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EDITORIAL: Talk to your kids about abduction

EDITORIAL: Talk to your kids about abduction

While stranger abductions are uncommon, Saratoga Springs incident shows it can happen any time, anywhere.
EDITORIAL: Talk to your kids about abduction
Photographer: ShutterStock

The parents of a 12-year-old Saratoga Springs boy almost lived one of their worst nightmares earlier this week — their child being abducted. 

Their boy, riding his bike around a quiet neighborhood off Union Avenue, was approached by a motorist who tried to lure him into his car with a puppy. 

Rather than take the bait, the boy wisely rode off and told his mother.

With kids fresh out of school for the summer and more of them outside walking and riding their bikes, now is a good time for parents to have the age-old talk with their kids about keeping safe on the streets.

Statistically speaking, the number of child abductions by strangers in the U.S. is comparatively small. 

According to the National Center for Missing and Exploited Children (NCMEC), less than 1 percent of the 25,000 kids that go missing each year are abducted by strangers. Most, about 92 percent, are endangered runaways and  victims of human trafficking. Four percent are abducted by family members, such as in child-custody cases.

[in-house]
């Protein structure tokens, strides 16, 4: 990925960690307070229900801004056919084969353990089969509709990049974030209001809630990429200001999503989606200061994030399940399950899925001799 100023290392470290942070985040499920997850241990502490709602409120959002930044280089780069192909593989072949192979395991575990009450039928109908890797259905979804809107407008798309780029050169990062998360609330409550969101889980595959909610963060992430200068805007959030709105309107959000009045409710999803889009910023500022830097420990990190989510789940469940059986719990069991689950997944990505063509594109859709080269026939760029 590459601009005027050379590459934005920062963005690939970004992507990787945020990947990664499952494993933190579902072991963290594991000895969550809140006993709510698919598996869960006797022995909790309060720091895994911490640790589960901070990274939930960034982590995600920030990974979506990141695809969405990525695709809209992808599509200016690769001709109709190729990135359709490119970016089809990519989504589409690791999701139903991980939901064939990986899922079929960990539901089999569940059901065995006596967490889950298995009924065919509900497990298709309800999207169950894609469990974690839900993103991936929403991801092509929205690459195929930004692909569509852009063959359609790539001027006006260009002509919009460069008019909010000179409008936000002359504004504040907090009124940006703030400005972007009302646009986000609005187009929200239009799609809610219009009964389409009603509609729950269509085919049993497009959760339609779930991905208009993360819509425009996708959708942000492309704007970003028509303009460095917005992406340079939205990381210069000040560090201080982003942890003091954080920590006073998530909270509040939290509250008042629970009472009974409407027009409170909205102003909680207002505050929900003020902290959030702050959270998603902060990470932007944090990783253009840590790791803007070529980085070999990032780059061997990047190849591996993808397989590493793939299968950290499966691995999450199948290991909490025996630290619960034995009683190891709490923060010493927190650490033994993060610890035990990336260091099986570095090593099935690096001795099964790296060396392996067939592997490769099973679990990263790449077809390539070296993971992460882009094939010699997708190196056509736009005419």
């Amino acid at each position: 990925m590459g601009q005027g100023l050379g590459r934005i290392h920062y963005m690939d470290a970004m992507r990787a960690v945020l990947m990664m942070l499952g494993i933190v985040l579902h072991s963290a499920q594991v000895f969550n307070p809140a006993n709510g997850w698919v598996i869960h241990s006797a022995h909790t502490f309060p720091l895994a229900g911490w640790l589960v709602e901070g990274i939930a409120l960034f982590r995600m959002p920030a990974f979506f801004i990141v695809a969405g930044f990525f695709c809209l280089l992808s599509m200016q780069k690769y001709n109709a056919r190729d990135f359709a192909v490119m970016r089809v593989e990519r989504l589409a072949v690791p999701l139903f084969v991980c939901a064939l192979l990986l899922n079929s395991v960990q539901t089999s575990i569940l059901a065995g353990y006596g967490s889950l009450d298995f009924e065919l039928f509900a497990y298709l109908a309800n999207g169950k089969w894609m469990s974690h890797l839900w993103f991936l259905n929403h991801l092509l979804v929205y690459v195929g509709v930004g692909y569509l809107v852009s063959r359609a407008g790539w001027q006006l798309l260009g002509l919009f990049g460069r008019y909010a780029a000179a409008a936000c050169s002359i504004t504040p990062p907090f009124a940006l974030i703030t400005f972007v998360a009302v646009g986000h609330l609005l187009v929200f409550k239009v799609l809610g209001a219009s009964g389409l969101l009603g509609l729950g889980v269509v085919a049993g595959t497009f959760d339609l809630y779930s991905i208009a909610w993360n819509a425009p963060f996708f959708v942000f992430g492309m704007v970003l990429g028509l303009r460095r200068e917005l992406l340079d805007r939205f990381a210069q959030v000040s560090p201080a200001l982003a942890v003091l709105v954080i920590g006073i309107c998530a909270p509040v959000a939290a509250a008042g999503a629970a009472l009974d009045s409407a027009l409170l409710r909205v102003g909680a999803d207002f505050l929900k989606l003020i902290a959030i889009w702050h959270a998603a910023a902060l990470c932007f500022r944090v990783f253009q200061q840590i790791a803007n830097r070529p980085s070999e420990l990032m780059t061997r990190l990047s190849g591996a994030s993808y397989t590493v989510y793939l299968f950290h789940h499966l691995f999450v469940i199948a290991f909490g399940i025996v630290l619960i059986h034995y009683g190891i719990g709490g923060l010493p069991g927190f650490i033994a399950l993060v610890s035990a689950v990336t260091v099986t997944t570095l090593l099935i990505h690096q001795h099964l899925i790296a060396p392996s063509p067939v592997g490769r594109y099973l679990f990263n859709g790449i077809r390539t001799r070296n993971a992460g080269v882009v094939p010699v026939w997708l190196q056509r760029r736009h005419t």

But it’s something for parents to prepare their children for nonetheless.

As the Saratoga Springs incident last Sunday demonstrates, something like this can happen in even seemingly safe areas in seemingly safe communities.

There’s simply no reason for a motorist or any adult to ever approach an unaccompanied child. Not for directions. Not to offer them a ride. Not to ask them for help finding a lost puppy or to strike up a conversation.

If you’re lost, go to a gas station or convenience store and ask an adult for directions. If you’re truly concerned about the welfare of a child, call the police to intervene.

According to NCMEC, of the children who escaped their would-be abductors, 83% did something proactive — walked or ran away, yelled, kicked or pulled themselves away.

The best thing you can teach your child to do if someone approaches them and attempts to abduct them is to take action and not be passive or polite.

Parents should encourage their kids to travel in groups, tell them not to accept rides or change plans without permission, teach them the tricks abductors use such as luring them with money, pets or by asking for help, and encourage kids to tell adults whenever they encounter a situation that makes them uncomfortable. That goes for situations involving family members as well as strangers.

And even if you get some eye-rolling, make sure the message gets to your teenagers.

The Saratoga Springs incident was a shot across the bow to the potential threat. Use this opportunity to make sure your child knows how to stay safe.

For more information and tips on how to prevent abductions, visit the National Center for Missing and Exploited Children website at www.missingkids.org.

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